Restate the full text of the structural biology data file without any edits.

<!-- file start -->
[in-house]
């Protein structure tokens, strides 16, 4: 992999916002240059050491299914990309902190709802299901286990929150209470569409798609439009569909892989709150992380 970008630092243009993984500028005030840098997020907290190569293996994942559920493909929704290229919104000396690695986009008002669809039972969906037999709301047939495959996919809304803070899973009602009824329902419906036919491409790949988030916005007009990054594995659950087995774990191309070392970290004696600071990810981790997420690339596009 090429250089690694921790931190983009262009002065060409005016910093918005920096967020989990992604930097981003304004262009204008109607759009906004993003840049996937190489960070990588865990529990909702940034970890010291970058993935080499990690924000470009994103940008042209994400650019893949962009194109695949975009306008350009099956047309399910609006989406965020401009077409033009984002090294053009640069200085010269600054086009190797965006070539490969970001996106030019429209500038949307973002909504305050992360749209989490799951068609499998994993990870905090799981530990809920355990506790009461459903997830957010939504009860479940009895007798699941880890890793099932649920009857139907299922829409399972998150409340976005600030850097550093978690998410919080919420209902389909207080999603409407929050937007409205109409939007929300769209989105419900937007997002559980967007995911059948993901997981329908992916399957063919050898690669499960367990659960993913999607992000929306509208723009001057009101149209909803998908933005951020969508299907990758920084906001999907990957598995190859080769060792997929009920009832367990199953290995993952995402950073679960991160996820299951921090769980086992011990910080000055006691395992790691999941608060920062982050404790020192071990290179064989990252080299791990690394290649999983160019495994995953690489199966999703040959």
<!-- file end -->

[in-house]
């Protein structure tokens, strides 16, 4: 992999916002240059050491299914990309902190709802299901286990929150209470569409798609439009569909892989709150992380 970008630092243009993984500028005030840098997020907290190569293996994942559920493909929704290229919104000396690695986009008002669809039972969906037999709301047939495959996919809304803070899973009602009824329902419906036919491409790949988030916005007009990054594995659950087995774990191309070392970290004696600071990810981790997420690339596009 090429250089690694921790931190983009262009002065060409005016910093918005920096967020989990992604930097981003304004262009204008109607759009906004993003840049996937190489960070990588865990529990909702940034970890010291970058993935080499990690924000470009994103940008042209994400650019893949962009194109695949975009306008350009099956047309399910609006989406965020401009077409033009984002090294053009640069200085010269600054086009190797965006070539490969970001996106030019429209500038949307973002909504305050992360749209989490799951068609499998994993990870905090799981530990809920355990506790009461459903997830957010939504009860479940009895007798699941880890890793099932649920009857139907299922829409399972998150409340976005600030850097550093978690998410919080919420209902389909207080999603409407929050937007409205109409939007929300769209989105419900937007997002559980967007995911059948993901997981329908992916399957063919050898690669499960367990659960993913999607992000929306509208723009001057009101149209909803998908933005951020969508299907990758920084906001999907990957598995190859080769060792997929009920009832367990199953290995993952995402950073679960991160996820299951921090769980086992011990910080000055006691395992790691999941608060920062982050404790020192071990290179064989990252080299791990690394290649999983160019495994995953690489199966999703040959």